You already know that tours are essential to the enrollment process.

A great tour gives families peace of mind and positions you as a trustworthy child-rearing partner. Your prospective families should be able to see themselves as part of your community.

The key to making that happen is empathyThe tour guide is responsible for filling that empathetic role: figuring out each family’s pain points and addressing them.

Infographic: Mastering the Childcare Tour: Exploring the Victim Mentality, Empathy, and the Hero

Hero on a Mission

Have you ever read Donald Miller’s “Hero on a Mission”? It’s a book about self-discovery that introduces four character archetypes: the victim, the villain, the hero, and the guide.

I found the archetypes extremely applicable to a childcare tour. Empathy allows you to identify which archetype a prospect resembles so you can best meet their needs.

Victim

In literature, a victim is someone to whom something negative has happened. Through reading the story, we feel empathy for them.

In childcare, a victim is a prospect who has been in a tough situation. Maybe they had a negative experience at their last childcare center. They may still be in that painful situation.

The victim has an immediate need — usually safety and security. Your tour guide may satisfy that need for safety through empathy, but it’s not always easy.

Villain

The villain is a character who finds fault in or is overly critical of a person or situation. Miller’s book introduces the idea that you can be your own villain — finding yourself being too critical.

In childcare, the villain is the prospect with nothing good to say. The last childcare center they enrolled in was bad; the teachers weren’t good, the director was incompetent, and so on. They might be a bully or have misaligned expectations.

Hero

The hero is the person who saves the day. They might vanquish the villain, save the victim, or both.

In childcare, the hero is the prospect who walks in ready to make a change. Like the victim, they might be grappling with issues. Maybe they recently switched jobs, or perhaps their family situation has changed. However, they arrive knowing what they want, and they’re ready to commit if you meet their needs.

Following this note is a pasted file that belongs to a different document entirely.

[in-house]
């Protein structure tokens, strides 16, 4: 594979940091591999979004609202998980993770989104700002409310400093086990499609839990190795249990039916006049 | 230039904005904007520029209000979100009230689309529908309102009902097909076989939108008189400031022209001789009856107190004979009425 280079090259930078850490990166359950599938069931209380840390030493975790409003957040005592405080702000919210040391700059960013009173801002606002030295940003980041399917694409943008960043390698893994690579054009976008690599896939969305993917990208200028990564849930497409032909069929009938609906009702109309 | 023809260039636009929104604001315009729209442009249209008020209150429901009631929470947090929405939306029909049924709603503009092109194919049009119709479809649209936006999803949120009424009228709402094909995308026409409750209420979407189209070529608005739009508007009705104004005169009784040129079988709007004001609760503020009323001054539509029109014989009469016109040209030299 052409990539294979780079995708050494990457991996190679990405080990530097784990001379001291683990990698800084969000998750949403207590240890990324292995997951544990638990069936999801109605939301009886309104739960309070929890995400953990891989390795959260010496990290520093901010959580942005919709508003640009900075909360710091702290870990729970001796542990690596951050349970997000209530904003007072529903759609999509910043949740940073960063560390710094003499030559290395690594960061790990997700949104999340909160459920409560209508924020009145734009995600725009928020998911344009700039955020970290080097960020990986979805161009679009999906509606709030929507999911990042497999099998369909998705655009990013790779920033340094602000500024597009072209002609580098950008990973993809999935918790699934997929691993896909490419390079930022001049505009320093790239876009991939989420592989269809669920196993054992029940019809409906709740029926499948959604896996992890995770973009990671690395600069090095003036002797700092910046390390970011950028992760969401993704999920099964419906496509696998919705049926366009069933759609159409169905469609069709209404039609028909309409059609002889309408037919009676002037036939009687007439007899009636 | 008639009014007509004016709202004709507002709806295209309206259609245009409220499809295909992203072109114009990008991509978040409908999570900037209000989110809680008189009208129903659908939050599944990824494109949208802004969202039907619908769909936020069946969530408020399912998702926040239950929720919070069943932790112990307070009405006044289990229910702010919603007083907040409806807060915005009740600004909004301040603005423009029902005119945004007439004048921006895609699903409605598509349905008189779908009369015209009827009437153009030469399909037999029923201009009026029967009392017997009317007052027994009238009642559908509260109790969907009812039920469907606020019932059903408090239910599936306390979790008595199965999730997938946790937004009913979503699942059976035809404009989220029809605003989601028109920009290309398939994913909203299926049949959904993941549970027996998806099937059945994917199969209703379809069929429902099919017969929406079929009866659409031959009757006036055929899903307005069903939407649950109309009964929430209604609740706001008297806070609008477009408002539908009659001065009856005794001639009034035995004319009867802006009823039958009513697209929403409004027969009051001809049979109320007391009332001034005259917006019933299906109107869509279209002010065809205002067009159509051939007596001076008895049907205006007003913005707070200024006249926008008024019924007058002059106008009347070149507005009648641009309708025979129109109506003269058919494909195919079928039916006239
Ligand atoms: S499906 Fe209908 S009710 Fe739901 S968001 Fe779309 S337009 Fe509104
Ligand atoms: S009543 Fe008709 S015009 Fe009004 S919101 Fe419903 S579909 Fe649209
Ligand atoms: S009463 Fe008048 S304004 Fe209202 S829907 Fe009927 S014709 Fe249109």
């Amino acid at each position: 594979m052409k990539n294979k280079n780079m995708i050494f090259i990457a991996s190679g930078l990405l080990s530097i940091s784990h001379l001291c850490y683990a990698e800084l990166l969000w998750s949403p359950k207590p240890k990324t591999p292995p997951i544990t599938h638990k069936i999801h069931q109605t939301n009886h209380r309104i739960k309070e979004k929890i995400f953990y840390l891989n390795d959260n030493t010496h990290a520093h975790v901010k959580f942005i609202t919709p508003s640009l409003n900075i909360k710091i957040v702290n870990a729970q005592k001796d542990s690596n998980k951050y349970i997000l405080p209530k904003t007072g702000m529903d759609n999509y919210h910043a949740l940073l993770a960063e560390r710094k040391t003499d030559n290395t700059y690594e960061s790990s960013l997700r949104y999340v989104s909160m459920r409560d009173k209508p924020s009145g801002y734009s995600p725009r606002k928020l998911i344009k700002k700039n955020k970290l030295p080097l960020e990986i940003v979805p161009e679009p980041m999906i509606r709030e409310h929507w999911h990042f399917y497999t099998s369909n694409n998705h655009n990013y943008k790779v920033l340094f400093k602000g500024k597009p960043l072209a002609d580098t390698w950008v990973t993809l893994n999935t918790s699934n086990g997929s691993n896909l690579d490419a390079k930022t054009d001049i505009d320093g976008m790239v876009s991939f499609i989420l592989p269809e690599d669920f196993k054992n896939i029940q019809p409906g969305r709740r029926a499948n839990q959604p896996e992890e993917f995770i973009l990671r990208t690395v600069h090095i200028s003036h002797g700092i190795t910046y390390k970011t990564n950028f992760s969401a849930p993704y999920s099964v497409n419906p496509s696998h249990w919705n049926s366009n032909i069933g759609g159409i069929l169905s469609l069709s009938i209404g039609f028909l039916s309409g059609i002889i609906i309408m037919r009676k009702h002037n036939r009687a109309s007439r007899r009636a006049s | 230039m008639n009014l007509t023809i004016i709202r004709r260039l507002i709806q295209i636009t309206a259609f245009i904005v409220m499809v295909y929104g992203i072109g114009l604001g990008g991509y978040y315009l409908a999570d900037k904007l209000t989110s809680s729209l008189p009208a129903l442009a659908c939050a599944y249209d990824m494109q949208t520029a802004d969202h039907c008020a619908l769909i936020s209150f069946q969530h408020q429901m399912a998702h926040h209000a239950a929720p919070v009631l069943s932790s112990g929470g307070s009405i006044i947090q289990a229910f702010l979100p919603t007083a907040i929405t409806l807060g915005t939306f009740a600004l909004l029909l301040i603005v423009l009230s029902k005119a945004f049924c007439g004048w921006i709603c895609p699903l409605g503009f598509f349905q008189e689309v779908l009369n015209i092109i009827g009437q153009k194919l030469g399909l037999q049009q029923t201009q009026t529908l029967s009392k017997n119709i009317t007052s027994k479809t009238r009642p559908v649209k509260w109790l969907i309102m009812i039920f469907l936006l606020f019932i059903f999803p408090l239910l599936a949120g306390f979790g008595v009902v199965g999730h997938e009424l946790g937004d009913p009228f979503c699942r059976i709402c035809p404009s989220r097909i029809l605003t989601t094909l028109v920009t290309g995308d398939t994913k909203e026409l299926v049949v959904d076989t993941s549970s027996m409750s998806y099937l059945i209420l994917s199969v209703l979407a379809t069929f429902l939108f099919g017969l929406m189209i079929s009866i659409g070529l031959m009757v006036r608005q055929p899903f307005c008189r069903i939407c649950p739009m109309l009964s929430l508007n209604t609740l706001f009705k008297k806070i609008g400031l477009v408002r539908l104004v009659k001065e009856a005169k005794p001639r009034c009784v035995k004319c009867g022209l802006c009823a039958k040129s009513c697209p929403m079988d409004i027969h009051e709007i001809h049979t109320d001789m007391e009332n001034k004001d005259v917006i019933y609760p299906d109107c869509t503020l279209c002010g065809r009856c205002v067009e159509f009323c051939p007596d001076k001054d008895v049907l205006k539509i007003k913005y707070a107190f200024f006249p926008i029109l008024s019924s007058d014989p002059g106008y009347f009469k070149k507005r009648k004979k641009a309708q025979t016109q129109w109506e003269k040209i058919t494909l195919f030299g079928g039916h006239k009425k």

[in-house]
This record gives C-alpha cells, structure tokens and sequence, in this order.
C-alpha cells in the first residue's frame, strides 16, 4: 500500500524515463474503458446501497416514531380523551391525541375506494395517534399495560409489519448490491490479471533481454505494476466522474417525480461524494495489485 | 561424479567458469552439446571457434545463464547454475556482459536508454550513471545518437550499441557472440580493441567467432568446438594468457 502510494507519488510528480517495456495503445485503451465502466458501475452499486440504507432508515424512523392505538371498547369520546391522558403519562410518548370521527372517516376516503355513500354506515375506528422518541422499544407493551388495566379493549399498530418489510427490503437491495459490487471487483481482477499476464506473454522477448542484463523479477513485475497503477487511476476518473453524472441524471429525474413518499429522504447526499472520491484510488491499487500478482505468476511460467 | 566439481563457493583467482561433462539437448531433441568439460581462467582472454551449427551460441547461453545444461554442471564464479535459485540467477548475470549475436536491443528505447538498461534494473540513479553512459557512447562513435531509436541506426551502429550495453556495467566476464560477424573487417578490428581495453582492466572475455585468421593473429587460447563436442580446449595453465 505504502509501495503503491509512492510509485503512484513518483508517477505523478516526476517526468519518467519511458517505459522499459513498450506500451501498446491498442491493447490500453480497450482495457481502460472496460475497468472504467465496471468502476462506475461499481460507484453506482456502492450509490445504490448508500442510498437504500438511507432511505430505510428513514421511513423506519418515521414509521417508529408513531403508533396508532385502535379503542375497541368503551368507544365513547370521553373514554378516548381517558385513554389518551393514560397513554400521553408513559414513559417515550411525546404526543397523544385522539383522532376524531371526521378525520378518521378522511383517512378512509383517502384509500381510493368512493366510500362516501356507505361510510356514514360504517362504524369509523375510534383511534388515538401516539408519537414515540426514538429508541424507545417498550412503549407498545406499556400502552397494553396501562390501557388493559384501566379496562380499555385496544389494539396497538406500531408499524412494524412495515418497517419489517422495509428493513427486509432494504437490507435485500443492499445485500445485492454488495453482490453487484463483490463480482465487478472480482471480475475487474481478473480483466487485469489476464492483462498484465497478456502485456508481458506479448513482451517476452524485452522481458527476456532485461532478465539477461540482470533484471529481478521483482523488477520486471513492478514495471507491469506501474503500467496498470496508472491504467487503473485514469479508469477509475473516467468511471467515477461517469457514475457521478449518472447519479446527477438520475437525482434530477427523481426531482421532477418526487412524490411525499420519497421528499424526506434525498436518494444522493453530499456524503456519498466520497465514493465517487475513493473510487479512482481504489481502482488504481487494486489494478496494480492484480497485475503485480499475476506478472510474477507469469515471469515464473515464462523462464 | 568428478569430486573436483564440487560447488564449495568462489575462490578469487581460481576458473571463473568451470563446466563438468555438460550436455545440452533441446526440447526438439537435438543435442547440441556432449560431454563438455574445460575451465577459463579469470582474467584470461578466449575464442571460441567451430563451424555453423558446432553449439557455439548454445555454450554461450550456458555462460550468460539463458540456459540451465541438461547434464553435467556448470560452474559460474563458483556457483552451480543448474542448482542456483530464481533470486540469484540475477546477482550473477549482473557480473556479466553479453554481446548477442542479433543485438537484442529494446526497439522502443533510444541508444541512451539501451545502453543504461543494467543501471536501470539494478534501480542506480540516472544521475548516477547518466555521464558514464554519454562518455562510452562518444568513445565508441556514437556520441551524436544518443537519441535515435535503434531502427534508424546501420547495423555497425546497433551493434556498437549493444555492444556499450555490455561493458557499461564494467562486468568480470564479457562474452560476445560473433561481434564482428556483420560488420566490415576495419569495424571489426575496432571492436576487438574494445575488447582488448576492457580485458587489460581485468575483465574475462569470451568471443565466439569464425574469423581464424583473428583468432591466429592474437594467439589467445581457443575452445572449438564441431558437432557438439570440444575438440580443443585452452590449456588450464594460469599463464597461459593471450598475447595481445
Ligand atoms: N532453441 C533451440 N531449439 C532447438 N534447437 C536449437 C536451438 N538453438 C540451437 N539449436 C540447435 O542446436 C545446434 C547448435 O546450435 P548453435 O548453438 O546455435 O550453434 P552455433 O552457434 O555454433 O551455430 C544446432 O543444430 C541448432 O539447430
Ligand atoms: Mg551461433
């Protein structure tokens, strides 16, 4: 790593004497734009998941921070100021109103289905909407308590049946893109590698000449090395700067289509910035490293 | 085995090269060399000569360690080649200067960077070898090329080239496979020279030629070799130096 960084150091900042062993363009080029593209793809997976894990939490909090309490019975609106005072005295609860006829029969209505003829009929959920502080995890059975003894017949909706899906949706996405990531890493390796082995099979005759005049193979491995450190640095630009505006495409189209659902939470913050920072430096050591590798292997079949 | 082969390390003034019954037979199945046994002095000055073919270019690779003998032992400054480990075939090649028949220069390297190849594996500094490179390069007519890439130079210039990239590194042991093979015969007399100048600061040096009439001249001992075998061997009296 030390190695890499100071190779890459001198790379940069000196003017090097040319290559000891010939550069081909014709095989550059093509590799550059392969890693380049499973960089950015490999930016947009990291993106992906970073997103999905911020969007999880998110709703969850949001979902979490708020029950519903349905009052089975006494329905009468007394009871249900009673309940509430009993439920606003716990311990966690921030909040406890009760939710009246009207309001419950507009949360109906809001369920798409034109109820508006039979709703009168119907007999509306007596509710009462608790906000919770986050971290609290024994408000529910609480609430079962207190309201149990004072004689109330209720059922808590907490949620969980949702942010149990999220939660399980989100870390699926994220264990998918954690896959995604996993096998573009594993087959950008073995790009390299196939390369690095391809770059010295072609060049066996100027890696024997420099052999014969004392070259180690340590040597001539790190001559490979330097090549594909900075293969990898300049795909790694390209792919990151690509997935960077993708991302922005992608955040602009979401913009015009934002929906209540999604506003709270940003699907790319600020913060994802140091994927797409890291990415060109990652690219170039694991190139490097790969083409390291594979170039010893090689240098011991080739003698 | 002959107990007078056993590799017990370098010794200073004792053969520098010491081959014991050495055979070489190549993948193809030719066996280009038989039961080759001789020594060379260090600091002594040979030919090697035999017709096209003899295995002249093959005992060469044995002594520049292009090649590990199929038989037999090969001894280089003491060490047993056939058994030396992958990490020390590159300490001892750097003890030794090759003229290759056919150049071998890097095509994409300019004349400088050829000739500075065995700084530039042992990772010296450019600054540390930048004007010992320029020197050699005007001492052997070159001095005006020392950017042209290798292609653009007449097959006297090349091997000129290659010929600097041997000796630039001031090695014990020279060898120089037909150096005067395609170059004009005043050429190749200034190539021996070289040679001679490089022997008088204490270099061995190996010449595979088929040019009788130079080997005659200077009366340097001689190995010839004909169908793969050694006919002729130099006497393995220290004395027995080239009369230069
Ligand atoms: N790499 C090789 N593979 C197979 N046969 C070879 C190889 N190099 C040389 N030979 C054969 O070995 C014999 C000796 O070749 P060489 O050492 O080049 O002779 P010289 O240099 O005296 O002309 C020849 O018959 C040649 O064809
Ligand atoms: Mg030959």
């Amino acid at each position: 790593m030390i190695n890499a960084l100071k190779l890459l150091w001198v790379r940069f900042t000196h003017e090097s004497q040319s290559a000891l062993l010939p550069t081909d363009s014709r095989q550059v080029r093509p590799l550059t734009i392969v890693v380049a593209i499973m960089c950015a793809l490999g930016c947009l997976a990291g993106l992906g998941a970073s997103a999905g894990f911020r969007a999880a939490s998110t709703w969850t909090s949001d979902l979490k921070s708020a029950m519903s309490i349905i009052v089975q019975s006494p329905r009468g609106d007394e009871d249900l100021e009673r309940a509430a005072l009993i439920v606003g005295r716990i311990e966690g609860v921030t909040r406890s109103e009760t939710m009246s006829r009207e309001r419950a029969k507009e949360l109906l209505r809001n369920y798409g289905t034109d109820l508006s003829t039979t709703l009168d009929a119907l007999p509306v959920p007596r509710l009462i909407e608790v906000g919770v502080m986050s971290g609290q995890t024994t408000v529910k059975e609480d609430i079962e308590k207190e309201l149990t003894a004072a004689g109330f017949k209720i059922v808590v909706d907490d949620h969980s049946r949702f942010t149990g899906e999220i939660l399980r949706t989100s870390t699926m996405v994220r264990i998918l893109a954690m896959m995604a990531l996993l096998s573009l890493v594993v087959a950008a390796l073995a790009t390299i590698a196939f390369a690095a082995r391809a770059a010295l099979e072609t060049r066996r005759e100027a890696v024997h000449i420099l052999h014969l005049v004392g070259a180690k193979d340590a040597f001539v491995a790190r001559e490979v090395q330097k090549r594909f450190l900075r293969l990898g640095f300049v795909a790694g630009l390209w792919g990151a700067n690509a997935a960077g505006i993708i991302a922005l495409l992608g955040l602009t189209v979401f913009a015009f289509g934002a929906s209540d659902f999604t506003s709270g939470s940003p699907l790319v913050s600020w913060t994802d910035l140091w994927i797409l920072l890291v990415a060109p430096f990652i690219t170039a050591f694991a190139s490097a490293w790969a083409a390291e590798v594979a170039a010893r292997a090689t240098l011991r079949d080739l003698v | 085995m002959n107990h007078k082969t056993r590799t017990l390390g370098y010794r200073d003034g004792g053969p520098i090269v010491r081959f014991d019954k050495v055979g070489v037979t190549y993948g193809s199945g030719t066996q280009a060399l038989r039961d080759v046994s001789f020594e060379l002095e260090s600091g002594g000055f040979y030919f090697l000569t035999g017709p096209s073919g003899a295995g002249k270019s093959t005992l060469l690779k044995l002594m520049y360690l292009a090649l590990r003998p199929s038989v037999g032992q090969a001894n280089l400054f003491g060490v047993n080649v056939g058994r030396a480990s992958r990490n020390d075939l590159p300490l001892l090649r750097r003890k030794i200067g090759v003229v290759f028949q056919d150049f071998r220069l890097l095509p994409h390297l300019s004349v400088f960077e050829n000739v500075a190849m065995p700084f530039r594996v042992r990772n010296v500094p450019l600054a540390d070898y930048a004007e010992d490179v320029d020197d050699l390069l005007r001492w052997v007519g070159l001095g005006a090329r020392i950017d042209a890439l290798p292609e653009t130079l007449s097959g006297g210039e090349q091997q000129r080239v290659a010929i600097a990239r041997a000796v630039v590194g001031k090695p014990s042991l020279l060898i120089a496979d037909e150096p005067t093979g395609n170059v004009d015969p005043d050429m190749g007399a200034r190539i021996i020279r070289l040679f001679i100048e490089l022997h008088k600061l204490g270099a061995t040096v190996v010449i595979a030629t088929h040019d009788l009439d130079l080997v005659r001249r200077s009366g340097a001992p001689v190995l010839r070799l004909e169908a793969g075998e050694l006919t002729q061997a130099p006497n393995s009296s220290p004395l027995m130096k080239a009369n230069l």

Guide

The guide is the person who helps the hero find their path — Yoda, for instance.

The guide has navigated many experiences and wants to give back by helping others through similar situations. In childcare, the guide is the tour guide.

Make sure your tour guides embody that “guide” mindset. When a prospect walks through the door, can the tour guide take a deep breath and enter an empathetic headspace? Can they help victims become heroes and enroll in your center? Are they full of natural empathy and willing to share their life experiences?

Why Does the Tour Guide Need to Be the Guide?

Why does the tour guide need to fit the “guide” archetype? Why can’t they fit any of the other three archetypes?

Here’s why:

  • A tour guide with a victim mentality might have had a bad day or a stressful experience they can’t let go of. They may not be able to be the guide while they’re in that negative headspace.
  • The same applies if the tour guide’s in a critical (or villain) mood. They can’t step into that guide role and educate prospective families if they can’t reset themselves. They may need someone else to take over. 
  • A hero tour guide might be distracted by other goals. Maybe they’ve got a sales quota to fill. They’re trying to be a hero, distracting them from educating families.

A true guide is empathetic. They’re always ready to assist parents rather than focusing on themselves.

Why Does the Parent Need to Be the Hero?

Why does the parent need to be the hero? Why doesn’t the victim mindset work here?

A parent stuck in victim mode is often impossible to satisfy. They might not be ready to trust someone new with their child since their past experiences weigh heavily on them.

The same goes for a parent in villain mode. You’ll never meet a villain’s expectations. No matter how many grievances you address, they’ll find more to mention.

The parent must be the hero because they must be open to making decisions. They need the presence of mind to recognize when your school is or isn’t right for them. If they start in hero mode — or if your guide can help them move into that role — your chances of enrollment increase.

How to Convert Parents to Heroes

How does a guide convert a villain or victim to a hero? The answer is surprisingly simple: empathy.

Ask simple questions and observe the prospect’s demeanor. What brought the family to your childcare center? What do they want in a new program? What does a successful relationship with the childcare center look like to them? Their answers reveal their mental state.

Empathy may not turn every parent into a hero, and that’s fine. In fact, it’s a good thing. You don’t want to enroll families who are a poor cultural fit for your business. Filter out these poor fits with active listening and empathy.

Final Thoughts

Your tour guide’s job is to address families’ issues when they can, based on what’s most important to them. Don’t have them list features that don’t address families’ pain points. If the guide doesn’t address families’ concerns or needs, they won’t make positive progress. 

But when your guides make prospective families feel seen and heard, they can guide them to become heroes.

Do you have questions about giving the perfect tour? Are you a hero who’s ready to implement the strategies mentioned above?

If so, reach out today. Our guides are ready to help you enroll more perfect-fit families in your school.

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